When I read that, I began to wonder why I hadn’t thought of “Amelia” as a possibility for her name! Now I knew that Amelia had passed away and I was able to sort through the rest of the obituaries. Not all mentioned the siblings who had passed away previously, however, it was obvious the Amelia was not mentioned as a survivor. Since the earliest date of death I had found for any of the siblings was for Regina and Edward in 1958, I was able to safely assume that Amelia had passed away sometime between the time of the 1930 census and 1958. That narrowed it down to about 28 years.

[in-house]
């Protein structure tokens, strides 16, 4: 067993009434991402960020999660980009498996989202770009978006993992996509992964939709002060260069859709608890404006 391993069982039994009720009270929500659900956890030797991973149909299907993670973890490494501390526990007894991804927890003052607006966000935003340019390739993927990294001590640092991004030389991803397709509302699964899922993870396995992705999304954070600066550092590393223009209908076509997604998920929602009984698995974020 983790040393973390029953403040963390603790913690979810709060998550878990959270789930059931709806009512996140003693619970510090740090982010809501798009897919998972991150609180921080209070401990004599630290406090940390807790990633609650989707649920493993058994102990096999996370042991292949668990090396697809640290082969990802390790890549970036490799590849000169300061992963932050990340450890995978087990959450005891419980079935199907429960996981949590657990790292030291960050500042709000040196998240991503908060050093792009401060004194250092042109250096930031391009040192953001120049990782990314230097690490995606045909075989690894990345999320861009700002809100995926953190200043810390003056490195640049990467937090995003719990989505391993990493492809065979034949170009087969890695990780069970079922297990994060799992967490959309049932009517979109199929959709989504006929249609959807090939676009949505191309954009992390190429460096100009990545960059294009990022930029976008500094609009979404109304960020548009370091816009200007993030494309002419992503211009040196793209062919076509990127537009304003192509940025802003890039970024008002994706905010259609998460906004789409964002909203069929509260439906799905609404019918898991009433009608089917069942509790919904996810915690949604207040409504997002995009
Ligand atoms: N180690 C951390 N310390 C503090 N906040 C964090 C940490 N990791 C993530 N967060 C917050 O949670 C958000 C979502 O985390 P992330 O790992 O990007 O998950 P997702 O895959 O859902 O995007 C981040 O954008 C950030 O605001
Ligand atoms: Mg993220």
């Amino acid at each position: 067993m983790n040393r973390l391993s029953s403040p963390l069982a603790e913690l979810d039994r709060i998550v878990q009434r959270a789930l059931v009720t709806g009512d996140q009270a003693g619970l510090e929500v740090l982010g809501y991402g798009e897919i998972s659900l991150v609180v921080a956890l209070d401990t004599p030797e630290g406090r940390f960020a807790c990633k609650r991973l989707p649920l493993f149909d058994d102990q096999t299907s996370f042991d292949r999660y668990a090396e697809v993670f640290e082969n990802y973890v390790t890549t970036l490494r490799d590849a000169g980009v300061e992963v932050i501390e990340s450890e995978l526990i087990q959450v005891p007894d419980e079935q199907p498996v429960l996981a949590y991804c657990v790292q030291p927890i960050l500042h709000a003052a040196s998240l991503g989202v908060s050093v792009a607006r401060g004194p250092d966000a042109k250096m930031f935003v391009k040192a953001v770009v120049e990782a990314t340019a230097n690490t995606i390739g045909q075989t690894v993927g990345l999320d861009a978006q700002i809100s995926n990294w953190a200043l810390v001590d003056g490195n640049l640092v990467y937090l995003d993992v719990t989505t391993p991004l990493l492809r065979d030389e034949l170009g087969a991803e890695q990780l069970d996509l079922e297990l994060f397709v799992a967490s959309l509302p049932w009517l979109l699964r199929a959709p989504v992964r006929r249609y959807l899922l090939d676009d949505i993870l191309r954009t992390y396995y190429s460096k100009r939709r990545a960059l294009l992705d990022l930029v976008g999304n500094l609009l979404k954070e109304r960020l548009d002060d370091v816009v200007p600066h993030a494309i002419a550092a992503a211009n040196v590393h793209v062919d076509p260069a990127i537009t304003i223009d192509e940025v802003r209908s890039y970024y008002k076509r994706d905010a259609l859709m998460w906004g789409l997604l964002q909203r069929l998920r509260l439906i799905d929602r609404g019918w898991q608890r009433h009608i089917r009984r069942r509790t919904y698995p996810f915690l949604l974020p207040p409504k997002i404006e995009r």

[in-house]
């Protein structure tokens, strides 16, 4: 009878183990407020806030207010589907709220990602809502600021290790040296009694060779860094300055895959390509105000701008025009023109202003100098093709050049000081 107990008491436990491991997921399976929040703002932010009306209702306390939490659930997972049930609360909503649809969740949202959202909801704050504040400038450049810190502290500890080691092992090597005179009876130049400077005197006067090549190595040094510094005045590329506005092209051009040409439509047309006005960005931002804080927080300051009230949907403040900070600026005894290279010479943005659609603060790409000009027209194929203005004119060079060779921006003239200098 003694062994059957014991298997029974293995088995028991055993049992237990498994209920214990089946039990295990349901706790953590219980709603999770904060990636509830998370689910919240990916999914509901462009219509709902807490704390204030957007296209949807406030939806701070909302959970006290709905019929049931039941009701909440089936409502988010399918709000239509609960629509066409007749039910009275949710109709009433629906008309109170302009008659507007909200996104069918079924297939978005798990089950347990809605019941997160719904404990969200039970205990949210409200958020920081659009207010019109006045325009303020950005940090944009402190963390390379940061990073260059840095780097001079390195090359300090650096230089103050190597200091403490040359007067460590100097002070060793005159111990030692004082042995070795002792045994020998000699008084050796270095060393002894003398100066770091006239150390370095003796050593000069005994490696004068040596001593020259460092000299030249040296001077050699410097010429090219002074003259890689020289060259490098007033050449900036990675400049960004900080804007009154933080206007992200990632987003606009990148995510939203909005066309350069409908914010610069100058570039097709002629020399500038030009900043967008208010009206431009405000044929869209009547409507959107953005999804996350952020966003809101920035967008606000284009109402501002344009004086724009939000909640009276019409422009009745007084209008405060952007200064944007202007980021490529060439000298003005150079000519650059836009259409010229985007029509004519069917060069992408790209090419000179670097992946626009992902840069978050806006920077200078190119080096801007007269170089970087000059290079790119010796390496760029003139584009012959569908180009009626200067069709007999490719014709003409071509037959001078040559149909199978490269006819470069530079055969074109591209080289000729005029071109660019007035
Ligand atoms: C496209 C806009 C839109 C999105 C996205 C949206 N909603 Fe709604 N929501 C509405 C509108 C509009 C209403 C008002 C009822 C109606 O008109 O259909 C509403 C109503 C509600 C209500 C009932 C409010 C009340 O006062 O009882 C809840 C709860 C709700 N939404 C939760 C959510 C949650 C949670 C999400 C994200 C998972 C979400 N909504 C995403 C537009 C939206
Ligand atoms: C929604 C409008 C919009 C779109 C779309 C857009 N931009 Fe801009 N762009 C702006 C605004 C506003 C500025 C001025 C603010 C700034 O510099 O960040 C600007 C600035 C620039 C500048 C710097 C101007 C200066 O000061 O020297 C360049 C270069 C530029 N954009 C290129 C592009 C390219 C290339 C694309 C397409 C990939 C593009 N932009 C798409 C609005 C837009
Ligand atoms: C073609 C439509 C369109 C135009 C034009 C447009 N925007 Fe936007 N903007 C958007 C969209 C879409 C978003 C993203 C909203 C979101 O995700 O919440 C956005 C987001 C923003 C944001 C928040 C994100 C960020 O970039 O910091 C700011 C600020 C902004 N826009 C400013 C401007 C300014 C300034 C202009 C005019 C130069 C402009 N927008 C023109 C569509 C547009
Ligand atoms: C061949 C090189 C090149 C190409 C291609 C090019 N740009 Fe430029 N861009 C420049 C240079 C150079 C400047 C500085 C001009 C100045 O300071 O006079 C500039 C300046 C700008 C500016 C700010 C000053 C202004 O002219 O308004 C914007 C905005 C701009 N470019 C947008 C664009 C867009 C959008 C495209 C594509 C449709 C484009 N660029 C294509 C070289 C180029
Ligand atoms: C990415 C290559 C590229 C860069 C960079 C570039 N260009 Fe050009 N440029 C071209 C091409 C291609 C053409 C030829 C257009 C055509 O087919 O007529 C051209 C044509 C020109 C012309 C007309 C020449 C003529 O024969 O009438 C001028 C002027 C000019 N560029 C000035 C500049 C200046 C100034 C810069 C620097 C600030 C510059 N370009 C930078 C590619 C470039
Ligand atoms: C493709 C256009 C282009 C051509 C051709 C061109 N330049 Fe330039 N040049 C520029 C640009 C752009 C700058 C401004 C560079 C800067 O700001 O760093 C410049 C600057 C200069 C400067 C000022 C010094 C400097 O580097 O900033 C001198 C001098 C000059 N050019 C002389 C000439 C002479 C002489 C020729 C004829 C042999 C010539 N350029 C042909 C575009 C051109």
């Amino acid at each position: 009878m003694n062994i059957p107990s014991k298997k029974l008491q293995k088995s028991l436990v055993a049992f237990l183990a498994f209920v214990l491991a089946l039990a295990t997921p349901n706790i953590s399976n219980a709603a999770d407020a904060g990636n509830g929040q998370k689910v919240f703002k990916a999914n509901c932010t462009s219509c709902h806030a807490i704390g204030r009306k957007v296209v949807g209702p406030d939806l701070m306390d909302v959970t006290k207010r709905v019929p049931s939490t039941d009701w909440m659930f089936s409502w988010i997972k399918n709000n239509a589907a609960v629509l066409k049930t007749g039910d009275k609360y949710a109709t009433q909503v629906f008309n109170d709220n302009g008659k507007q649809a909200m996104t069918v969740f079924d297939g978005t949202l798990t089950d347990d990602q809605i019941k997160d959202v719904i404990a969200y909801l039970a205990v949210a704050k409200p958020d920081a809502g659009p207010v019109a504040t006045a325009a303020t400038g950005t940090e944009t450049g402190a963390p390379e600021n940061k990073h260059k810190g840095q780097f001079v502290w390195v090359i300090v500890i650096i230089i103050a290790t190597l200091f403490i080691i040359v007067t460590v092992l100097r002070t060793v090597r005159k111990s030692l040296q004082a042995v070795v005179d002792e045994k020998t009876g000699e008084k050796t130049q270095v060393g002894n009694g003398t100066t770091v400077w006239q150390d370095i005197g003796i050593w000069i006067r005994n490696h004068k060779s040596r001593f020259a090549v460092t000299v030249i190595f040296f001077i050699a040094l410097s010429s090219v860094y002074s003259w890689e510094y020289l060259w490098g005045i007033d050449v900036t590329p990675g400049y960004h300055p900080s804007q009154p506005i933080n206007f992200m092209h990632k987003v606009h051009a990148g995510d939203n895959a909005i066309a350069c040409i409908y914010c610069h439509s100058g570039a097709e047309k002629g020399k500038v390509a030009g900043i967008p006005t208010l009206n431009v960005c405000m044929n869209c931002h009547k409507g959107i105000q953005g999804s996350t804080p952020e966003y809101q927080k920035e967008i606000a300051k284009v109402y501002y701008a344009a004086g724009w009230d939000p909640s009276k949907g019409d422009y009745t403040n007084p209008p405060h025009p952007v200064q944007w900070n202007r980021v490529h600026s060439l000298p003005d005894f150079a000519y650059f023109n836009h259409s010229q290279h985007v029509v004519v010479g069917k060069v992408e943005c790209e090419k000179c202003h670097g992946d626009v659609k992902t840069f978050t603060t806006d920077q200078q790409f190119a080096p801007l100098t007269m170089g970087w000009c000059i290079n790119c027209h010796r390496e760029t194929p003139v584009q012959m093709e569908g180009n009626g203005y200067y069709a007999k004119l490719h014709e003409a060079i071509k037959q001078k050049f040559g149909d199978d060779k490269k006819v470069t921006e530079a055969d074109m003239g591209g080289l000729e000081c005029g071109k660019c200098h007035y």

Then using FamilySearch.org, I was able to pinpoint Amelia’s date of death by locating her death certificate. Amelia passed away at the age of 20 on June 11, 1935.  She did not have what we would consider a obituary by today’s standards; however, it was common practice in the 1930s and 1940s for undertakers to include a classified ad in the local newspapers called a death notice. I located Amelia’s death notice published in the Toledo News-Bee on June 12, 1935, transcribed below:

ZIELINSKI, AMELIA–Age 20. Tues. Beloved daughter of Mr. and Mrs. John, sister of Mrs. R. Burzynski, Mrs. I. Urbanowski, Mrs. M. Seija, Mrs. M. Rywalski, Gabriel, Edward, Ralph, and Bernard. Funeral Sat. 8:30 a.m. from the residence, 1737 Buckingham and 9 o’clock at St. Stanislaus Church. Interment family lot, Calvary. Young Ladies Sodality, please attend. Sujkowski & Son.